New York, NY (PRWEB) June 03, 2014
Although lawn and garden care continues to remain popular among Canadians, operators in the Lawn and Outdoor Equipment Stores industry have contended with difficult economic conditions over the past five years. During the recession, increased unemployment rates and unstable economic conditions led to low disposable income, causing households to delay spending on discretionary products, including lawn and outdoor equipment. While both consumer sentiment and disposable income have revived since the end of the downturn in 2009, industry operators have struggled to generate enough revenue to meet prerecessionary levels. According to IBISWorld Industry Analyst Will McKittrerick, “Industry growth has lagged largely due to operators' heightened competition with home improvement stores, whose national presence and economies of scale enable them to undersell industry operators.” As a result, industry revenue grew at a subdued average annual rate of 0.7% to $640.5 million over the five years to 2014.
Not everything has been doom and gloom for industry operators; some of the industry's poor performance over the period was partially offset by sales of less expensive products, such as leaf blowers and lawn mowers. Furthermore, industry revenue has picked up since 2012 thanks to rising consumer confidence and discretionary spending. Increases have been partially driven by an uptick in residential renovation expenditure, which signals that consumers are using more professional landscape services to handle their gardening needs, stimulating demand for lawn and outdoor equipment. Therefore, industry revenue is estimated to increase 2.9% in 2014.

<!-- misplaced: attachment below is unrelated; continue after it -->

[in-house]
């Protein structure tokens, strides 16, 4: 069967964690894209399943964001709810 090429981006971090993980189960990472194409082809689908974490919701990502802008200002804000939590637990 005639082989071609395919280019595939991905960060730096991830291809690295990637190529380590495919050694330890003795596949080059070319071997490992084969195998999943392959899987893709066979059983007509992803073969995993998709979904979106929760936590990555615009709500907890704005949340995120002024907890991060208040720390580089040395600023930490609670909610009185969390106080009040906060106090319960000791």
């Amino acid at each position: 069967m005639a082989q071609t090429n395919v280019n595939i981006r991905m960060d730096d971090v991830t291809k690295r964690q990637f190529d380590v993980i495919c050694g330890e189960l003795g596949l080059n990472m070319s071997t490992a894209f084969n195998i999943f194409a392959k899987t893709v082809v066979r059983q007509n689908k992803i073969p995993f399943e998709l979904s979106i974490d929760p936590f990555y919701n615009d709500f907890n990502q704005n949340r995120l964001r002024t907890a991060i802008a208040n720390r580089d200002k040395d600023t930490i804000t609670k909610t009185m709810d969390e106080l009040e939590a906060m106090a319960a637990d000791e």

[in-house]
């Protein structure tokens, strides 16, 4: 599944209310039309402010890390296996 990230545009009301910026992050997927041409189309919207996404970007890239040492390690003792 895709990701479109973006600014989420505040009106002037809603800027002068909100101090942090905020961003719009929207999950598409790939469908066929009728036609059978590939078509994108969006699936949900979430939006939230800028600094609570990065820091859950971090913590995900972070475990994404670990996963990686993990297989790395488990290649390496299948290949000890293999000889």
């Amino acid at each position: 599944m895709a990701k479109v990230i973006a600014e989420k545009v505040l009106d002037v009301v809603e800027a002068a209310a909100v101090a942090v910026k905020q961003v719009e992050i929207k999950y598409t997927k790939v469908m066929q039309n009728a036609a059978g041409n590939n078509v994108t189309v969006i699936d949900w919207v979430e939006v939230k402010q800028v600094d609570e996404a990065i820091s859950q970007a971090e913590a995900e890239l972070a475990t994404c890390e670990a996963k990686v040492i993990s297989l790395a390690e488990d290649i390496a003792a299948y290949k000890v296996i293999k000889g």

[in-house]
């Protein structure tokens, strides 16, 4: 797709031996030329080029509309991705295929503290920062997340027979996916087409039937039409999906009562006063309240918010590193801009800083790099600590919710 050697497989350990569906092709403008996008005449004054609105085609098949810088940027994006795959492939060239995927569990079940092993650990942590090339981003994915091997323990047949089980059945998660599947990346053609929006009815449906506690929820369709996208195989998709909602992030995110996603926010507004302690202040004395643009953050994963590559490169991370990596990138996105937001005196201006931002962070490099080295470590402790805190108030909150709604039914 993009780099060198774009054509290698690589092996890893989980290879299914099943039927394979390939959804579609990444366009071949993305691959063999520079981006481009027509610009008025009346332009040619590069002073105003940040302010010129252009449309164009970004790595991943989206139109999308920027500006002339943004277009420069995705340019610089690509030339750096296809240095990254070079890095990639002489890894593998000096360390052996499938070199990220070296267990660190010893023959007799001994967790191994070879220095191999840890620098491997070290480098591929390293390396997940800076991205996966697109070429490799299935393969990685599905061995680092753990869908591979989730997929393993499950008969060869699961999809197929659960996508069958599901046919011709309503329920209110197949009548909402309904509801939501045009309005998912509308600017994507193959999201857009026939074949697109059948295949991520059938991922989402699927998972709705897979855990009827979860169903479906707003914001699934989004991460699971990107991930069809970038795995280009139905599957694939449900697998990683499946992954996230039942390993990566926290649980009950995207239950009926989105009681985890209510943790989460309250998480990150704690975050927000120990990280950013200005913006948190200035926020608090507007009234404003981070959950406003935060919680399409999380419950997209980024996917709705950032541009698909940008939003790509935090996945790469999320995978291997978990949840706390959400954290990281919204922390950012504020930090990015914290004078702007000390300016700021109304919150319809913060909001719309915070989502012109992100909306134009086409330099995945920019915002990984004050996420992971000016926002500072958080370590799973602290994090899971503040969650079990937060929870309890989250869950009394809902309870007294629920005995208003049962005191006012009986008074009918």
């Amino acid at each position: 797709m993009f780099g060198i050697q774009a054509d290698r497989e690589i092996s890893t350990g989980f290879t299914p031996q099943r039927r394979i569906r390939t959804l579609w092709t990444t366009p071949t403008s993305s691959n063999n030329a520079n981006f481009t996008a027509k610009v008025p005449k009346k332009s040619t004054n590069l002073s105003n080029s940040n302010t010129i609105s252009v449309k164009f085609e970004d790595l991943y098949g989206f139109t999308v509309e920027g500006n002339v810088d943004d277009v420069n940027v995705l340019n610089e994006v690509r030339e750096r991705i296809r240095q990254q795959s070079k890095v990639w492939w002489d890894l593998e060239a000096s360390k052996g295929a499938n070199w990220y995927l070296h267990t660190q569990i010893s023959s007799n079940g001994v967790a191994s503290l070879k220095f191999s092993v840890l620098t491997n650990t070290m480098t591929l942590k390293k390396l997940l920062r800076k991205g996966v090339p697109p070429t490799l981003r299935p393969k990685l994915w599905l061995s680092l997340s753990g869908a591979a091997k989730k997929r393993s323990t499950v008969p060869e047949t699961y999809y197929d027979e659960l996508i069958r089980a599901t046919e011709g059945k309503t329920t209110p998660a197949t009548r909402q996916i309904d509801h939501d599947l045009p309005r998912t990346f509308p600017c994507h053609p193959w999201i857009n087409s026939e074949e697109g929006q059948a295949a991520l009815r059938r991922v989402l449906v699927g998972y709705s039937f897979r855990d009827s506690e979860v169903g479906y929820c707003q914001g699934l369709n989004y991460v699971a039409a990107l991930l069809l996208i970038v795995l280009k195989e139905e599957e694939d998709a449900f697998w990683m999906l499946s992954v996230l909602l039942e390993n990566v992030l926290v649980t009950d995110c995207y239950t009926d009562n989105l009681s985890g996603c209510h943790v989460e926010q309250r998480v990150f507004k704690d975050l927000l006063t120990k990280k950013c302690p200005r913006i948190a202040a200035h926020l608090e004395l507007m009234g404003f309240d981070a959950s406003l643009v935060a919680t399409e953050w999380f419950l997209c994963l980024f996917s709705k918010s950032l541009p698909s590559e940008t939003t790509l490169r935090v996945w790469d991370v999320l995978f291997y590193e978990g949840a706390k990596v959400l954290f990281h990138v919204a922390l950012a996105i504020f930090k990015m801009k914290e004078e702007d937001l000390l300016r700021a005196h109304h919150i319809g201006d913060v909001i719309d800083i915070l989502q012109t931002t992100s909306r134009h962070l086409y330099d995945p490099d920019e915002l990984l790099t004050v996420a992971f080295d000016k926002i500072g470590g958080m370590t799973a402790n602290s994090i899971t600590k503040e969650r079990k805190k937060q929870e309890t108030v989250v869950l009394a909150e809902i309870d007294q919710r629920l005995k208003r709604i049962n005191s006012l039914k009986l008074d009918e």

“Over the five years to 2019, renewed confidence in the economy and increased discretionary income are expected to boost the industry,” says McKittrerick. During this period, IBISWorld projects industry revenue to increase. Households will likely resume purchases of new lawn and outdoor equipment they delayed during the recession. Moreover, a rise in sales of big-ticket items, such as riding mowers, will support revenue growth. However, lawn and outdoor equipment stores will continue to face rising competition from home improvement stores, which will place increasing price pressures on industry operators.
The Lawn and Outdoor Equipment Stores industry is highly fragmented and exhibits a low level of market share concentration. In 2014, IBISWorld estimates that there are about 369 enterprises operating in the industry, with no single operator accounting for more than 1.0% of industry revenue. The majority of businesses in the industry are privately owned and focused on supply local demand in and around their single store locations. In 2014, IBISWorld estimates that about 49.2% of industry establishments will be small, with fewer than five employees, while only about 4.5% of total establishments are expected to employ more than 20 workers.
For more information, visit IBISWorld’s Lawn and Outdoor Equipment Stores in Canada industry report page.
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IBISWorld industry Report Key Topics
The Lawn and Outdoor Equipment Stores industry retails outdoor power equipment. Establishments in the industry also retail replacement parts and may provide repair services.
Key External Drivers
Industry Life Cycle
Products & Markets
Products & Services
Globalization & Trade
Market Share Concentration
Key Success Factors
Cost Structure Benchmarks
Barriers to Entry
About IBISWorld Inc.
Recognized as the nation’s most trusted independent source of industry and market research, IBISWorld offers a comprehensive database of unique information and analysis on every US and Canadian industry. With an extensive online portfolio, valued for its depth and scope, the company equips clients with the insight necessary to make better business decisions. Headquartered in Los Angeles, IBISWorld serves a range of business, professional service and government organizations through more than 10 locations worldwide. For more information, visit http://www.ibisworld.com or call 1-800-330-3772.